There are blank faces under the leafy moon tonight,
Charred spoons lay scattered on the sandbanks
Whilst pumpkins, pale as sick vultures, tumble
Down to the river,
Making blubbering splashes as they hit the frothy currents.
What is this starlit place?
Wait! A figure glides along the waters.
It has wide marbles for eyes
That trickle lost light from their deepest vaults.
A moon spirit lost in the stygian night.
Etched in the Neolithic dawn,
The hexed belt of Orion;
‘Twas then but a symphony of Azure
To the tribal enchantress,
In ecstasy amongst her heterodox forces.
From the splintered lute
To the strains of Pachelbel,
That Dust, taught by the ark,
Doth climb the steep crags
From the abandoned pits
Out into the surreal daylight;
They blink in Ambiguity’s glare.
Is it but a mirage, their newly found glow?
Were they lured by some fall’n angel
To hasher nights?
To eons where the lofty spires
Do rise up o’er the billows
To howling zeniths.
Our crowns wrapped in frantic heights,
The visionaries conjure a new philosophy:
Those celestial Craftsmen
Become the ticking engines of One greater.
Chords of Scorpius woven into orbit
By Aristotle’s euphoric cries
Now I stare out through a window,
A plane sketches the open clouds,
In the calm, I believe it sounds:
A stir in the ether;
The burning of the Alexandrian vaults
In Rome, as Zeus takes up his bolt.
O depart foul client of mine gaze!
For ye are but the shadow of a Beech;
Your hidden stalk of Ivy stands
Amongst the golden fields of Wheat.
And when the Reapers make their rounds
Your cackling elder face doth greet
Those slicing, flaying sounds.
Tree! A day once came when, scythe in hand,
I wandered through our summer lands.
But the fields were now all scorching heaths
And the hallowed skies a thorny wreath,
That could have been thine crown.
I watched, as the warbling birds
Fluttered in light bars o’er the dry hills
To shelter in thine verdant head:
A mass of emerald scrolls.
In light of my last post (‘On the Nature of Morality’) I thought it fitting to present an alternative argument for the origin of our morality, this one with a very different approach to goodness than the first.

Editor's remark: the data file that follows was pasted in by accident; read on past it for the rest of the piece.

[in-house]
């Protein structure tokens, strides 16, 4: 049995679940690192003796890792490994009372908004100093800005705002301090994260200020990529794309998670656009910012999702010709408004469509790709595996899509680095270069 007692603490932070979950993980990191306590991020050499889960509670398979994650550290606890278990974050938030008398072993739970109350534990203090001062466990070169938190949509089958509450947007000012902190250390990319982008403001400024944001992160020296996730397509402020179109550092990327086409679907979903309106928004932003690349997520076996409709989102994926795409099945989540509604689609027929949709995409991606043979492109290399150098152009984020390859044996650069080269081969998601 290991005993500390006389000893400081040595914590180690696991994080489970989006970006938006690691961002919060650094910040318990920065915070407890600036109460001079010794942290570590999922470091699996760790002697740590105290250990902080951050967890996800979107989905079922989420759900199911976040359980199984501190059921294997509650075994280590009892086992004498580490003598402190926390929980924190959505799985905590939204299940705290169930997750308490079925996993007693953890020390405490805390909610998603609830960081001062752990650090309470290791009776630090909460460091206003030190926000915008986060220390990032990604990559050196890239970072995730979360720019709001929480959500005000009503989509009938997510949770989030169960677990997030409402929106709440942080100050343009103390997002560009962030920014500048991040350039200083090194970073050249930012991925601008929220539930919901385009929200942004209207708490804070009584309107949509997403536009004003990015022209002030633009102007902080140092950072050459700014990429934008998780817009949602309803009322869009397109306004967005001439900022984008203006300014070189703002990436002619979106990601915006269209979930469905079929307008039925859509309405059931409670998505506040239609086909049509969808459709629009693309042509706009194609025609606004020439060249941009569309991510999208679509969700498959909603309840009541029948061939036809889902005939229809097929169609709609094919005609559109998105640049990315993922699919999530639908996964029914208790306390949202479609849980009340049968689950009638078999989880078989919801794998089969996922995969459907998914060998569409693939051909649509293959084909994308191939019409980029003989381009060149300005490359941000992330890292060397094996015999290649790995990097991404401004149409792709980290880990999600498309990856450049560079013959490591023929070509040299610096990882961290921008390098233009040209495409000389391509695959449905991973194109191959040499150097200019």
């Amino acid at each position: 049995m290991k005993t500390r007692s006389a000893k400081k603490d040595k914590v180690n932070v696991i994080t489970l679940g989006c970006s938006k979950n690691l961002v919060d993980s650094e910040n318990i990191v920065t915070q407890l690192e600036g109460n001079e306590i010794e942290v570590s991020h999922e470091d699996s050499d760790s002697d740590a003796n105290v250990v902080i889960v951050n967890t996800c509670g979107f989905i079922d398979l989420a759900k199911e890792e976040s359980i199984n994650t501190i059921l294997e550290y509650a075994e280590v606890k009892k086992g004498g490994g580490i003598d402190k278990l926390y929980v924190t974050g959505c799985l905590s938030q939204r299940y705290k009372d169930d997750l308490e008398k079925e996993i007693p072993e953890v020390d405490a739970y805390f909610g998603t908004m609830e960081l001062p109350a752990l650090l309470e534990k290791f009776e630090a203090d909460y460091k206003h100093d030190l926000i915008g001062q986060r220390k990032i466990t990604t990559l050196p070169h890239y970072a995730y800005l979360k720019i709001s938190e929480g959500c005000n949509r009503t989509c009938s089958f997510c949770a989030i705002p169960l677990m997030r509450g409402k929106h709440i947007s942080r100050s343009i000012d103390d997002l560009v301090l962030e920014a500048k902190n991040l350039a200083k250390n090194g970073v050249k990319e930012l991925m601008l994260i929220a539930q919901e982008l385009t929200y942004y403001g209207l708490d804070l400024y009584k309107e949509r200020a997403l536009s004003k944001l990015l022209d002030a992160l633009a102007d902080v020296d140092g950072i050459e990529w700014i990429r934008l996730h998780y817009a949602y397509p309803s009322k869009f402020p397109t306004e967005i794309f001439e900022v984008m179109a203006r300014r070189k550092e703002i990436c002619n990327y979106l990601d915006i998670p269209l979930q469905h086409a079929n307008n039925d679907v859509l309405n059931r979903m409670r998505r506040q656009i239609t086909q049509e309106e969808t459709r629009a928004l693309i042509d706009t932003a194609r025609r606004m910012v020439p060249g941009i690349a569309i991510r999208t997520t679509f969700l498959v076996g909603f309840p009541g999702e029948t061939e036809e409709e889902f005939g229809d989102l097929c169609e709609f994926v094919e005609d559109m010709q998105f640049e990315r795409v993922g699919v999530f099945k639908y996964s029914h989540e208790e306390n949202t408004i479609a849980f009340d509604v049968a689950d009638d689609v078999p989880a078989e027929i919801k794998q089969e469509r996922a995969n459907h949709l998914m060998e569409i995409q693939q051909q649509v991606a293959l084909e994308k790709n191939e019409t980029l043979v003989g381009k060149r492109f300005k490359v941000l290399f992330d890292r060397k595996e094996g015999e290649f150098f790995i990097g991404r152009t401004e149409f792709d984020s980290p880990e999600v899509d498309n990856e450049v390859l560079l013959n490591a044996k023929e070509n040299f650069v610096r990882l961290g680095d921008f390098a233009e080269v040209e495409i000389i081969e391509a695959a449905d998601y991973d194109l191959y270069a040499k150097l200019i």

We need to establish what goodness is in order to create any reasonable system of morality, if we cannot do this then the system is not based on reason as such. We can begin with the observation that some acts are seen as intuitively wrong (e.g. murder, theft, lying), not always for the sake of anything else, simply because we see these things as wrong.
But what is wrong? And for that matter what is good? A satisfactory substitution for the idea of goodness is something that stimulates positive sensations upon the moral faculties. This is how we know that some acts are inherently wrong or right. Some acts are moral, some are not. So some acts stimulate the moral faculties, some do not. There must be a distinction between these, some quality that some acts possess but others do not.
All things appear to have a cause even if this is not strictly speaking the right way to look at the world. So all things in reality can be related to a cause even if it is not a true cause. We can postulate goodness and badness as real entities in themselves that lie within some actions. This is what causes the stimulation of the moral faculties (the stimulation must have what can be identifiable as a ‘cause’). These are known as Moral Carriers.
It makes more sense for all these Moral Carriers to have the same origin since they cause similar stimulation of the moral faculties. Whatever is the source of goodness is which has infinite potential (if all morals acts contain good then we could in theory have an unlimited number of them – hence we need a large source of goodness). It is therefore reasonable to postulate the existence of infinite goodness.
Such a source of goodness cannot have a spatial existence since it lies outside of the sensual realm. We could never hope to place infinite goodness somewhere since this would be completely illogical. Therefore the nature of this goodness must also be divinely simple hence goodness cannot consist of quanta. Therefore the only way goodness can be present in the sensual reality is if infinite goodness is reflected dimly in certain acts in our realm. There are certain intensities of this reflection and this is why some acts are more moral than others and some are more striking to us.
The reason goodness must be innate therefore is that we cannot comprehend that which has achieved infinite extension. Moral goodness is a reflection of infinite goodness. This has achieved infinite extension. Just as we cannot explain the infinite, we cannot explain a reflection of it. We must just know what moral acts are.
‘Tis ‘cursed luck that ‘pon the eye
Of newly blooded sight
The ancient ghosts should rise on up